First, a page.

Signal light operations improve
Dr. Delay Navigating South Pinellas
By LORRIE LYKINS, Times Correspondent
Published October 14, 2007
It may not seem so sometimes, but Pinellas County's traffic signal operations have improved significantly in the past two years. This according to the National Transportation Operations Coalition, which issued its 2007 National Traffic Signal Report Card last week, giving us a grade of B. That's up from a D in 2005.
County traffic managers say the improved grade is due largely to the new computerized signal management system that has decreased delays on some major thoroughfares.
The report noted improvements in traffic flow countywide.
38th Ave. N/MLK Jr. Street
Speed, limited sight are bad mix at intersection
One of the Doc's least favorite intersections in town is 38th Avenue N and Dr. Martin Luther King Jr. Street. For eastbound traffic attempting a left turn at the light, it can easily become a Hail Mary scenario. Opposing westbound traffic climbs a slight rise in the road and disappears from view momentarily before arriving at the intersection.
Vehicles exceeding the speed limit make it even dicier. Call me crazy, but eastbound vehicles should be permitted a left turn on a turn arrow only. The current phase of the turn arrow allows vehicles to turn, but it quickly cycles, allowing vehicles remaining in the turn lane to make a run for it on the green light with the rest of the traffic.
Ever wonder how turn signals get added to intersections? It's not a simple matter of requesting one, or bombarding the agency responsible with petitions. First, it's a good idea to know whether the roadis a city, state or county road. Usually, when the responsible organization receives a turn signal request, a study is initiated.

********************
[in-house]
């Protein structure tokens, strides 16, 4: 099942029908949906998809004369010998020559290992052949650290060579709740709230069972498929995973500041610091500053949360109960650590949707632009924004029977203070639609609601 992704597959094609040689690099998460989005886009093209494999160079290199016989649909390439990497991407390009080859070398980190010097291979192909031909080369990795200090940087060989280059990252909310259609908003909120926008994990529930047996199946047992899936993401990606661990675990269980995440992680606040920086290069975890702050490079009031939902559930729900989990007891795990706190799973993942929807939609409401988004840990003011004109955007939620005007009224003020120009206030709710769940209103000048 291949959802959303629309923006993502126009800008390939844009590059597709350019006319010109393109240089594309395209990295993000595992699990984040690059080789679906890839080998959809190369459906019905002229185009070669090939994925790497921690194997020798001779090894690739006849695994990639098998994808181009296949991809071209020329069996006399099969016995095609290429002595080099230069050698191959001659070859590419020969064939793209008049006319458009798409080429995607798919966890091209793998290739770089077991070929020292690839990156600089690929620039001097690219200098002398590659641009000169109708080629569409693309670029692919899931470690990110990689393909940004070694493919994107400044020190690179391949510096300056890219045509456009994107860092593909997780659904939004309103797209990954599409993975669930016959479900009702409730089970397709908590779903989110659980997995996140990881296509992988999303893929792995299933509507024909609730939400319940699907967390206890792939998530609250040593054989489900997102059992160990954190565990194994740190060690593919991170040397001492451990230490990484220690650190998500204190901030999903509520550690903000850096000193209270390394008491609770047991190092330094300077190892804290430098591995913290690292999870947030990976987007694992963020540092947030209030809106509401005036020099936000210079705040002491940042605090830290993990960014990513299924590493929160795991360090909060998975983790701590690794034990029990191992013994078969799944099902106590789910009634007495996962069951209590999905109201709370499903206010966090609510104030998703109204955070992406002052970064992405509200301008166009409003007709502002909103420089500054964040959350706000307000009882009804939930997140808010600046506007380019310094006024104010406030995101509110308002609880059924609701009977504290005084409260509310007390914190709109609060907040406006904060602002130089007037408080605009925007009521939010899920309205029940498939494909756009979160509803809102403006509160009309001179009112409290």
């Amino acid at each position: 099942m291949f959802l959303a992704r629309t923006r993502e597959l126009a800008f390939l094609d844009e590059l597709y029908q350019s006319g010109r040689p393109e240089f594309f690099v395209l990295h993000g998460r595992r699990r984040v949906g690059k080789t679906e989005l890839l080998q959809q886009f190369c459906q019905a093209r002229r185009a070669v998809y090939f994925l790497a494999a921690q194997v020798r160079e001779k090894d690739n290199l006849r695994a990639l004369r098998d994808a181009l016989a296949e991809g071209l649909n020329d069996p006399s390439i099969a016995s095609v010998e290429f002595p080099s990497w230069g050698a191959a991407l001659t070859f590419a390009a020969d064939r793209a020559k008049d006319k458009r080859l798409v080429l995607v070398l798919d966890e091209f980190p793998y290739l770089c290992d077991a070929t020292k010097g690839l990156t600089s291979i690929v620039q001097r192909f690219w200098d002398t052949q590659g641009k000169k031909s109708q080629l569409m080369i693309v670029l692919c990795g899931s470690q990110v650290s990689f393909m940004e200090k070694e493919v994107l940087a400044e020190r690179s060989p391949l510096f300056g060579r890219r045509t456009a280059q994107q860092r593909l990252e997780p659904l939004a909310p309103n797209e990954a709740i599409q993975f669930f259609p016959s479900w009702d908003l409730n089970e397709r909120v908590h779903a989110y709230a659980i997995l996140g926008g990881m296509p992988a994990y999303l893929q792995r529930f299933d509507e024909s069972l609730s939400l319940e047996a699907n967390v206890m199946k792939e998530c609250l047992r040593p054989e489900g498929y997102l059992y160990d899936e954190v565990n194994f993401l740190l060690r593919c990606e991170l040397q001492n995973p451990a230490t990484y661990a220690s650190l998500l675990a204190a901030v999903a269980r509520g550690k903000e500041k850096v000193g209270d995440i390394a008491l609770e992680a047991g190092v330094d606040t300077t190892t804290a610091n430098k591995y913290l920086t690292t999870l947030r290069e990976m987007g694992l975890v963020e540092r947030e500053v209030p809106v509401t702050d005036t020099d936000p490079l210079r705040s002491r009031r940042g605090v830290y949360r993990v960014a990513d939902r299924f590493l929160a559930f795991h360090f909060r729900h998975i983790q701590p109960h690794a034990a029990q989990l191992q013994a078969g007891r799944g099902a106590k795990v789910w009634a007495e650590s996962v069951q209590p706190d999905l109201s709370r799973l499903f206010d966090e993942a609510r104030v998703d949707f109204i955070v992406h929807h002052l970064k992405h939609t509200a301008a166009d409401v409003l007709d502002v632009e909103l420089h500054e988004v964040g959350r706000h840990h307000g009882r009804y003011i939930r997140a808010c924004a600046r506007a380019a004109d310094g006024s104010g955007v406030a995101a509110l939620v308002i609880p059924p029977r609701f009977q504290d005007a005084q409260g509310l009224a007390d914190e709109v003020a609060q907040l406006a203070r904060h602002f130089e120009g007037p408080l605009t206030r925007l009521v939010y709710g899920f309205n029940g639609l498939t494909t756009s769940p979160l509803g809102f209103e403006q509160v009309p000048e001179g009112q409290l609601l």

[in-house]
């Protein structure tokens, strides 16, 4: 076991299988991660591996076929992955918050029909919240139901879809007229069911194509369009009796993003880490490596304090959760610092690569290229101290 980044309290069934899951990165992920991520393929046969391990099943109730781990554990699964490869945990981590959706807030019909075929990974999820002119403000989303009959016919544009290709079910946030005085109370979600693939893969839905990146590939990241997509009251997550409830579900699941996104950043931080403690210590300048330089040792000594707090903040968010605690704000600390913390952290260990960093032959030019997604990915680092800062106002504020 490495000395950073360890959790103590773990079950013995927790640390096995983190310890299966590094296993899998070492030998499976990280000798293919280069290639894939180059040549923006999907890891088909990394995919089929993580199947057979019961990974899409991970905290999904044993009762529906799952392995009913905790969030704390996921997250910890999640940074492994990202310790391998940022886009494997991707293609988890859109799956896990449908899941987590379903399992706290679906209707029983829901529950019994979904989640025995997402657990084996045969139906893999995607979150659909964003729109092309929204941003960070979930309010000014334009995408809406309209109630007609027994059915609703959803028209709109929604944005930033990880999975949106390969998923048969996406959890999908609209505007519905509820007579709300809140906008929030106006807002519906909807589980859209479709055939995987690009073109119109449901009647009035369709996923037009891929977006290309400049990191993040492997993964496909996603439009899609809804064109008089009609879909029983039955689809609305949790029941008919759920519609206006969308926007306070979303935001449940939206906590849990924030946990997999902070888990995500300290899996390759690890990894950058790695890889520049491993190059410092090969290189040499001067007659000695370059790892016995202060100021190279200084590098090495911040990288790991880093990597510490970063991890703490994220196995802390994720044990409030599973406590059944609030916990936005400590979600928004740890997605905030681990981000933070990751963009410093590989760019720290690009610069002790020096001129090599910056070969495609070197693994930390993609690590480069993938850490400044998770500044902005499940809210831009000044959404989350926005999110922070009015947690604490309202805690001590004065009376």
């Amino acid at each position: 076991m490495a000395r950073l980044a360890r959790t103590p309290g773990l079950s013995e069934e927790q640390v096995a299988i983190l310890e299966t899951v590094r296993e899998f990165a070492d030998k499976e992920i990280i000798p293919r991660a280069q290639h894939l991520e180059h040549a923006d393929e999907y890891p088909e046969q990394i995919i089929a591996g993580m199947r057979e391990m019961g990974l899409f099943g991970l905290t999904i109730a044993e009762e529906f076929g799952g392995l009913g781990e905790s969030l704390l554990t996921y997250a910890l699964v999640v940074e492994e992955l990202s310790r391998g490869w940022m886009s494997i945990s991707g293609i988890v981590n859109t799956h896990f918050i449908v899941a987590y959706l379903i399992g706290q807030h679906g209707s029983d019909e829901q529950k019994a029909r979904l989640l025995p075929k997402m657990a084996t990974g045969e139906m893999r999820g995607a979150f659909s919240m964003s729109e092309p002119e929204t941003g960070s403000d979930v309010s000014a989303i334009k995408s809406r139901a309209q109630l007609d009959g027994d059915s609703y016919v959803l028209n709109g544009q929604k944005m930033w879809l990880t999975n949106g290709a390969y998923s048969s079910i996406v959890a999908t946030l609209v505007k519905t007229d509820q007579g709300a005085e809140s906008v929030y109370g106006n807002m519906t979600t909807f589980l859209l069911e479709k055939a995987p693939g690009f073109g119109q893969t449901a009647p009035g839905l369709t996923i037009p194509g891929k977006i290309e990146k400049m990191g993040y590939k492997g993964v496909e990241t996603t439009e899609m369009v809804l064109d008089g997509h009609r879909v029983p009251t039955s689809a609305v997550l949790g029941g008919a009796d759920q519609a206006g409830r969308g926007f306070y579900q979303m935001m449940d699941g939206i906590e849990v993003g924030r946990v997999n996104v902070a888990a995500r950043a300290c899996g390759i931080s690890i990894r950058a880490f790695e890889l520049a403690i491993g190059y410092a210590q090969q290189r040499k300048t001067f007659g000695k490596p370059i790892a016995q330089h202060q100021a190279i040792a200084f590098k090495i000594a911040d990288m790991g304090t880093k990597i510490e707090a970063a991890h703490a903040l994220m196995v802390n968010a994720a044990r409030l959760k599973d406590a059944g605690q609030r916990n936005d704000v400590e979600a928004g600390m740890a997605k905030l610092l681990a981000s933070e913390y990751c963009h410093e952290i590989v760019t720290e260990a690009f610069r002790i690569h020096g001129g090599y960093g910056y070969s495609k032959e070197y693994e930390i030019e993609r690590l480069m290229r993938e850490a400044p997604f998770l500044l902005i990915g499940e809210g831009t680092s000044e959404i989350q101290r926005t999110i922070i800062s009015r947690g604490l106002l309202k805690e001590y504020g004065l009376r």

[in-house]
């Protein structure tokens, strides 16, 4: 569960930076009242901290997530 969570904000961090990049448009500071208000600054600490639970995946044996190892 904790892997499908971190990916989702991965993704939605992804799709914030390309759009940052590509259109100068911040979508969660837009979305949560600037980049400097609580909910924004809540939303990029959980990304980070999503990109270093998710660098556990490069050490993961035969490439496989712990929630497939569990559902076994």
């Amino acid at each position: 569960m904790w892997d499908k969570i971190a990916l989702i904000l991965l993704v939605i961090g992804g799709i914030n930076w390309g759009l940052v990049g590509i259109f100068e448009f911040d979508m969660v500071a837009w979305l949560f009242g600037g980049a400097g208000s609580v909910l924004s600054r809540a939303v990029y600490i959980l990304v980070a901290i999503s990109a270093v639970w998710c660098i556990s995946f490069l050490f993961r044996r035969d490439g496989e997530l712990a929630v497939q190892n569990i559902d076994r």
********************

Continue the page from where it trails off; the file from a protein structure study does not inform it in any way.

According to Keith Crawford, district signals and systems engineer for the DOT, three things are considered: the number of left turns in the peak hour, the delay experienced by motorists making the turn and the accident history.
"Generally, if our delay study finds that almost all left turns are made on the first green the driver sees after arriving at the intersection, we do not install the arrow, unless there are crash reports that demonstrate a need," Crawford said.
He also said that while we might think accident counts provide clear indication that an arrow is needed, left-turn crashes often occur where arrows are installed. And taking time away from a major cross street to provide the arrow can lead to rear-end collisions.
Even so, I still think a turn on an arrow-only is needed in this case.
62nd avenue N.
Road will be widened from two to four lanes
If you missed the public meeting last month to discuss proposed plans for improvements to 62nd Avenue N, you're not alone. A reader wrote: "I saw a sign along the road for a public meeting. I was unable to attend, but ... are there plans to widen the road?"
The answer is yes. The plan is to widen 62nd Avenue N from 49th Street to 34th Street. A study is yet to be completed, but the preliminary plan calls for widening 62nd from a two-lane road to a four lane-lane divided road with construction starting sometime in 2010.
Waste water system
Pipe work should be completed in November
Pipe work for the wastewater system replacement project on Dr. Martin Luther King Jr. Street S from near Lake Maggiore south to 50th Avenue S is on track to be completed in early November at 50th Avenue S with restoration and road work to be completed in December, according to Stacie Lehmann, of the city's Water Resources Department.
Until next week, happy and safe motoring!
Please share your traffic concerns, comments and questions with Dr. Delay via e-mail at email@example.com.